Physical activity has always been a huge part of my life, and it is actually one of the things that motivated me to pursue medical school.
How I Got My Start
I started off playing team sports when I was young and reluctantly joined the cross-country team as a result of peer pressure in high school. At first, it was impossible for me to find joy in running. It took a year of not trying very hard, yet still feeling healthier and getting faster to make me realize that maybe running was a good thing for me. I came to love it and could feel changes in my body during times that I was hurt or not running for another reason.
Running With Purpose
Even though I generally enjoy it, motivating myself to go run can be difficult. I have found that having a group or even one other person to run with and be accountable to makes it infinitely easier for me to get out there and do it. When I saw that the University of Vermont had a College of Medicine running team, I knew I wanted to be a part of it. I wanted to be able to motivate myself and others to maintain physical fitness and not get lost in the busy medical school schedule.
2016: Running to Support Cancer Survivors
Each year, the running team choses a program that is associated with the UVM Medical Center to support. We ask family and friends to sponsor students to run the full marathon or part of it as a member of a relay team. This year, we chose to fundraise for Steps to Wellness, an oncology rehabilitation program, as the team has been doing for the past few years because it is something unique to the University of Vermont and revolves around the idea of exercise being essential to overall health and recovery from disease. Our goal is to raise $15,000. By working together towards a goal of running in the Vermont City Marathon and fundraising for a cause we could all get behind, the barriers to consistently exercising have crumbled.
What is Steps to Wellness?
Steps to Wellness was founded by Kim Dittus, MD, PhD, and Patti O’Brien, MD. It is inspired by the cardiac rehabilitation program model and enrolls cancer patients that are either finished with or going through treatment.
The patients first get evaluated by one of the doctors to determine if exercise is safe for them given their medical status, then they are evaluated by a physical therapist who conducts more specific testing to see if the patient has any limitations to certain forms of exercise. Once evaluated, the patient starts a 12 week structured exercise program monitored by trainers. The exercises include aerobic and resistance training to ensure a well-rounded approach to regaining and maintaining strength and fitness.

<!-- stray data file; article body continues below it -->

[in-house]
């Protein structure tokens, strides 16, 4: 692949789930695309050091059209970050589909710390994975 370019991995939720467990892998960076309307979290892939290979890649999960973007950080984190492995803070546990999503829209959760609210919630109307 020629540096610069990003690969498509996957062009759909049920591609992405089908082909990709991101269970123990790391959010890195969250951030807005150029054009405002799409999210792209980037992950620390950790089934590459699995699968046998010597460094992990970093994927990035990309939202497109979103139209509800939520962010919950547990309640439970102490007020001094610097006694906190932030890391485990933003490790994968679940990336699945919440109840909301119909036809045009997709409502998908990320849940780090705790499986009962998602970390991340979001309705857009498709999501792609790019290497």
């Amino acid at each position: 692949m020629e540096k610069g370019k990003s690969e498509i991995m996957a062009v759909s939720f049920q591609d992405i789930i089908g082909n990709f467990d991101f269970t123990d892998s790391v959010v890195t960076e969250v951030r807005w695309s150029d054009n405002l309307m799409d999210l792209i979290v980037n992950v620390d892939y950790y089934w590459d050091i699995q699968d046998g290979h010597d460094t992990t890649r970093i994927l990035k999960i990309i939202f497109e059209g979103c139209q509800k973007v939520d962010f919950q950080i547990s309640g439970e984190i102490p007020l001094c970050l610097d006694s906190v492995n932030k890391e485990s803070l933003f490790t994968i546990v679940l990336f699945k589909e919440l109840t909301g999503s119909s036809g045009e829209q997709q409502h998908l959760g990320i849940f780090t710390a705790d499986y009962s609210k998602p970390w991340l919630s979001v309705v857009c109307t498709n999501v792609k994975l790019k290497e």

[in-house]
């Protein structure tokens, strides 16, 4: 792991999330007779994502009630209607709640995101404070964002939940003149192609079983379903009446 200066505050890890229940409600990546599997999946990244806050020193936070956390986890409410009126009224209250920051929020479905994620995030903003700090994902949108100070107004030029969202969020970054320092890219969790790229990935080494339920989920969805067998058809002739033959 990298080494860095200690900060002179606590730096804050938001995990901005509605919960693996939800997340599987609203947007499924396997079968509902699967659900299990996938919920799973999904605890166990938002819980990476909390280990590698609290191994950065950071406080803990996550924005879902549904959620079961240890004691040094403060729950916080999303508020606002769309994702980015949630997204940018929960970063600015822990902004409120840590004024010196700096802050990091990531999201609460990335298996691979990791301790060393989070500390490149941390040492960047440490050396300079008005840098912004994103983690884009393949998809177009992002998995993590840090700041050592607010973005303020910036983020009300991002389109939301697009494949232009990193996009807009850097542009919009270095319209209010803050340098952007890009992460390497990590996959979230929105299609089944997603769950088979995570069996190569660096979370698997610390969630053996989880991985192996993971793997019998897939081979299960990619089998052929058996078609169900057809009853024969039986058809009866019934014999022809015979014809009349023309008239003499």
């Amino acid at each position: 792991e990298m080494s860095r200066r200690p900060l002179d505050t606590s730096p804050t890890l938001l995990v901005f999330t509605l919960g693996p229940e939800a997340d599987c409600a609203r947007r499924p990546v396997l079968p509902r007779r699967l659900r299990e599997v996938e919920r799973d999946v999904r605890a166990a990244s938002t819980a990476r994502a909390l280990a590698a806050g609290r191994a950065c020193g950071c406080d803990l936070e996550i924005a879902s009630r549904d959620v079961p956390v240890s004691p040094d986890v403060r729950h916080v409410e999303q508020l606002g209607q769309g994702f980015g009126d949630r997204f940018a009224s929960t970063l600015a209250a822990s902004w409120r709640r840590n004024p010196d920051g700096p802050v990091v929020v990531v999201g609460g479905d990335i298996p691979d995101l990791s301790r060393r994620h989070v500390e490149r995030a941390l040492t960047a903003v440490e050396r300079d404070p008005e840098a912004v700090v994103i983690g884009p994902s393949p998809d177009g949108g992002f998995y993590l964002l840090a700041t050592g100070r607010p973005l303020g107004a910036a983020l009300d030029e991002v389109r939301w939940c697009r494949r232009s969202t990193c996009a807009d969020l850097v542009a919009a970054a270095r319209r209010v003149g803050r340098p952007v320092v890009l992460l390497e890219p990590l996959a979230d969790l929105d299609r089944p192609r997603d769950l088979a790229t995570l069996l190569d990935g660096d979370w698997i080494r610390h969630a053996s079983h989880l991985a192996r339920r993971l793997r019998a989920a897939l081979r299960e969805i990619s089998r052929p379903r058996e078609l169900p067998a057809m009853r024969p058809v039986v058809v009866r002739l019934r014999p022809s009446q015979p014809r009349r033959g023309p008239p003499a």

Even though cardiac rehabilitation is covered by insurance, oncology rehabilitation is not. Despite this, the program is free for all participants. The funds that the running team raise go towards supporting the trainers that are part of the program. Patients find great success after completing Steps to Wellness, and this is what motivates us to work hard in fundraising so that patients can continue to have the same experience in the future.
When I heard about Steps to Wellness, I really wanted to learn more about it and be involved if I could. I find it devastating that so many people out there are not in a state of health that even allows them to be physically active. One of my goals as a future physician is to be able to get people up to the point where they can exercise safely on their own and be able to live a healthy, active lifestyle that I find so much health and joy in. Steps to Wellness it is a program that does just that – it helps patients who have lost much of their strength and fitness to cancer or cancer therapy and bring them back at least to where they were before in a very safe and controlled environment. We had some patients who went through the program come talk to us about their experience, and everyone expressed how thankful they were that they were able to return to being active as they were before losing all of their fitness during their treatment.
Nicole Leonard is a first-year medical student at the Larner College of Medicine at UVM. She will conduct a summer research project with the goal of reducing barriers to other institutions starting a program similar to Steps to Wellness.